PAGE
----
Weather for the Week:

Wednesday: Snow Shower- H: 24, L: 19 Thursday: Snow/Wind- H: 31, L: 14 Friday: Mostly Cloudy- H: 23, L: 20

SA recently announced Chiddy Bang as the headliner for the SA Small Concert on Feb. 4.

BRIAN JOSEPHS and VILONA TRACHTENBERG Arts Editor and Asst. Arts Editor Akron center Zeke Marshall goes up for a block, one of over 200 in his career. Courtesy of Jeff Harwell

team’s third leading scorer, but failing to find open looks recently has drastically hampered the team’s scoring options. Senior forwards Mitchell Watt and Titus Robinson, as well as sophomore forward Javon McCrea have done more than their share to put up points as of late. But Buffalo is finding it hard to survive with limited scoring outside of the paint – and that will only get tougher, especially against Akron’s 7-foot center Zeke Marshall.

After Fall Fest was announced, students covered the Student Association Facebook page with negative comments. As 2012 begins, SA has a chance to redeem itself. After early feedback, it looks like SA is on the road to redemption in the eyes of students. Hip-hop duo Chiddy Bang was announced as the headlining act for the SA Small Concert next month.

“We’ve seen a very positive initial Marshall has developed quite a reputaresponse,” said SA President tion around the MAC for contesting shots Continued on page 12

JoAnna Datz. “Within minutes of posting the information on the show, we began receiving phone calls from people who were excited to see that Chiddy Bang would be performing. We are very happy that students are excited about this concert. The response is already better than we ever expected.” Chiddy Bang is a hip-hop duo from Philadelphia consisting of Chidera “Chiddy” Anamege and Noah “Xaphoon Jones” Beresin. The pair is most known for its hit radio single “Opposite of Adults,” in which it samples music from MGMT’s single “Kids” while adding their own catchy lyrics. Their other songs draw from a diverse musical wellspring – covering a range of

Courtesy of Chiddy Bang

influences such as the electronic band Passion Pit and the eclectic tones of Radiohead. “Chiddy Bang received a rewarding response from the students in the Support Act section of the Spring Fest survey,” Datz said. “Using this information, we felt that Chiddy Bang would be an artist that students would enjoy for the Small Concert.” The SA Small Concert was held in the fall semester in previous years and featured popular hip-hop acts such as Kid Cudi and Asher Roth. However, SA had to postpone the concert to the spring semester due to limited venue availability and university restrictions, according to Datz. continued on page 2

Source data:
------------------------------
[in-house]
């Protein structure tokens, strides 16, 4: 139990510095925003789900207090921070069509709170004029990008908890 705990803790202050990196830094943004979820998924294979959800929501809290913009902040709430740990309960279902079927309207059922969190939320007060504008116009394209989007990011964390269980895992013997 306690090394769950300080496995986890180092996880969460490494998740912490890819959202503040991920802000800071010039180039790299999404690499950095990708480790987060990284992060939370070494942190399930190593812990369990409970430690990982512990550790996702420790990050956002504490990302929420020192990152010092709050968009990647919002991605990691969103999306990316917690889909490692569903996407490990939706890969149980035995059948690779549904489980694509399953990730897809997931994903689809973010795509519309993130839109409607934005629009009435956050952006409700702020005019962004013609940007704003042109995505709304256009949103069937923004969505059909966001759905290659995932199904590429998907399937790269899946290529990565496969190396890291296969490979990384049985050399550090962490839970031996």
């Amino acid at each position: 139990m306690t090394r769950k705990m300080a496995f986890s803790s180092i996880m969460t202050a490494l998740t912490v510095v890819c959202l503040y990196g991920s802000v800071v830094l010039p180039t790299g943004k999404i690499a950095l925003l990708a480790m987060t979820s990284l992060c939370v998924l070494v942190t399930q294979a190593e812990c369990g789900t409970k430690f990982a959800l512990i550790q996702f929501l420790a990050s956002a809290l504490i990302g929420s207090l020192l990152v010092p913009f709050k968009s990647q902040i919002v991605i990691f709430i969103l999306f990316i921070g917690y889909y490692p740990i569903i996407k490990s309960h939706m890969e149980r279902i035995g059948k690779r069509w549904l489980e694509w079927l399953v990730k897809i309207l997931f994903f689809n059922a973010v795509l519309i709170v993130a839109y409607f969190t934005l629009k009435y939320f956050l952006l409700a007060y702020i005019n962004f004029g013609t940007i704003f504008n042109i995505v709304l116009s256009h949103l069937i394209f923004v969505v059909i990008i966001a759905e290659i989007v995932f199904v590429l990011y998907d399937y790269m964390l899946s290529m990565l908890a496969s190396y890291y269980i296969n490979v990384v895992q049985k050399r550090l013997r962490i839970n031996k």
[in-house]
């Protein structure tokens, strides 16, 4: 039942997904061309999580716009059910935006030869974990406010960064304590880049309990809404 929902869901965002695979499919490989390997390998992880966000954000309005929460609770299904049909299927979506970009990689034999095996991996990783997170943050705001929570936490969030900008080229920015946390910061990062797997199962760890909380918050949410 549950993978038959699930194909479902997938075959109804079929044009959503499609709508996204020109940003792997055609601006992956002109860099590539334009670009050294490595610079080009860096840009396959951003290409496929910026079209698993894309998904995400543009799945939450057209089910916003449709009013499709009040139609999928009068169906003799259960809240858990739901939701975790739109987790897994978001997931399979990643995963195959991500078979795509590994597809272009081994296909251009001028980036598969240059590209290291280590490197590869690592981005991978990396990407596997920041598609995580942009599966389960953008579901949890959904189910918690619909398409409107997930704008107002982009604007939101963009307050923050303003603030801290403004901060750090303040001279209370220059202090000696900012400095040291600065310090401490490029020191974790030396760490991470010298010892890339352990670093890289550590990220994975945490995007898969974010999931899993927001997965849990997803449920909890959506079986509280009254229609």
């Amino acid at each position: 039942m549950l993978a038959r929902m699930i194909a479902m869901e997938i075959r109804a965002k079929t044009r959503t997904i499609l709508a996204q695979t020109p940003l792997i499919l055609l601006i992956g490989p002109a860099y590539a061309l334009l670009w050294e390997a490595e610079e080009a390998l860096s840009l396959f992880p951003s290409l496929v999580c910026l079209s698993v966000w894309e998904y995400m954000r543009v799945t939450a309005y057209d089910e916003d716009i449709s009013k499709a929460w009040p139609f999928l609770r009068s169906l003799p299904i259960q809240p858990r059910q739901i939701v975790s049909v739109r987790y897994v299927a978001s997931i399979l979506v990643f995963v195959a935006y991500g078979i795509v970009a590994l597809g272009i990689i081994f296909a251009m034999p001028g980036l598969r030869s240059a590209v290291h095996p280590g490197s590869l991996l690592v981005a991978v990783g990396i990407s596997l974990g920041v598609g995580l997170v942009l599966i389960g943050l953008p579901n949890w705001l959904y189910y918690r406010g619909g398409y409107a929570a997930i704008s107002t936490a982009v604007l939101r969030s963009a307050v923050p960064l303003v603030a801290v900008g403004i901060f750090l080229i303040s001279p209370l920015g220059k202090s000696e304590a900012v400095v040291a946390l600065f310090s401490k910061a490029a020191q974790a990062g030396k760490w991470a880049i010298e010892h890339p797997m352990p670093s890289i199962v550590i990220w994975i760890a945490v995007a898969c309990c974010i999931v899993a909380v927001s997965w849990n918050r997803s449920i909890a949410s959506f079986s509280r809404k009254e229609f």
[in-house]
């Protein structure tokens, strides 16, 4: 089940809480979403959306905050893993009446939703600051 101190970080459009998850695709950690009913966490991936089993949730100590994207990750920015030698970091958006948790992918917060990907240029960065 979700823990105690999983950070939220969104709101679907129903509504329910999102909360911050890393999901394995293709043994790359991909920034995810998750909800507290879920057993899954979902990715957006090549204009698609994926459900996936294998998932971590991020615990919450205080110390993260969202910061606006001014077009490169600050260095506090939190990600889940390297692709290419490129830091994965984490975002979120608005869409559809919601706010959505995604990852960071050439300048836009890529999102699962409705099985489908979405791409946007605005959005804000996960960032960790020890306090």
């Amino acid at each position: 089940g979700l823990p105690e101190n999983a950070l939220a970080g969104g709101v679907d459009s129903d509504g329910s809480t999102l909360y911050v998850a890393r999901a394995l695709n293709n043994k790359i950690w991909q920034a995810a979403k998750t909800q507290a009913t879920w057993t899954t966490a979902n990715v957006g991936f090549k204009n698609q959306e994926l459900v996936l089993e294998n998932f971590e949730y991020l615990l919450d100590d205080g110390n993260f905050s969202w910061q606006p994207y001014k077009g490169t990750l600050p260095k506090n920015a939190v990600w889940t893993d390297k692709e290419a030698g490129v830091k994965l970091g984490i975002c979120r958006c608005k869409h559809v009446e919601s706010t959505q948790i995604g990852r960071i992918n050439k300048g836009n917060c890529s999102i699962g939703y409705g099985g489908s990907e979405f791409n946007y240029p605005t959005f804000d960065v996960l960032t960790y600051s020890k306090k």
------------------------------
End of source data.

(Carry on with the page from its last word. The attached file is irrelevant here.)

I N S I D E

Opinion * 3 News * 4 Life *7 Arts * 8-9 Classifieds / Daily Delights * 15 Sports * 16


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Page 2 Continued from page 1: SA Senate Postponed Intervarsity Decision The committee is now expected to present at the SA Senate’s first meeting of this semester, which has not been scheduled yet. And though the Senate heard pleas from IVCF members to lift the suspension until after winter break, senators did not appease them.

Continued from page 1: Big Boom for Chiddy bang SA was also at odds with the university while scheduling Fall Fest, as SA struggled to find a time slot where it could host a concert at Alumni Arena. The venue was also under scheduled construction last semester as well, further hampering SA’s efforts. Due to these factors, Fall Fest was poorly attended: just 1903 students and 297 paying non-students attended.

Much of the Senate’s discussion regarding IVCF took place in a closed-to-the-public executive session, which lasted for over an hour while reporters, IVCF members, and other students waited in the hallway.

According to Datz, scheduling events will only get harder as UB continues to expand. SA met with UB afterward to ensure a smoother scheduling process.

The Senate left the decision to lift the suspension to the SA’s executive board, which suspended IVCF in the first place. The executive board did not lift the suspension; the SA as a whole is concerned about setting a precedent that would allow all clubs facing possible disciplinary action to evade suspensions in the future, according to an SA senator who wished to remain nameless.

“The biggest issue that we face, is a more crowded schedule each year,” Datz said. “Over the past decade, the arena has gone from being used several times a week to being utilized almost every minute of every day. The biggest issue that we now face in regards to scheduling is an ever-growing UB community, and expanding programs that all have to share the space.”

As a result, the IVCF remained suspended over the winter break, which prohibited the club from holding official meetings, using the money in its budget, or holding club events.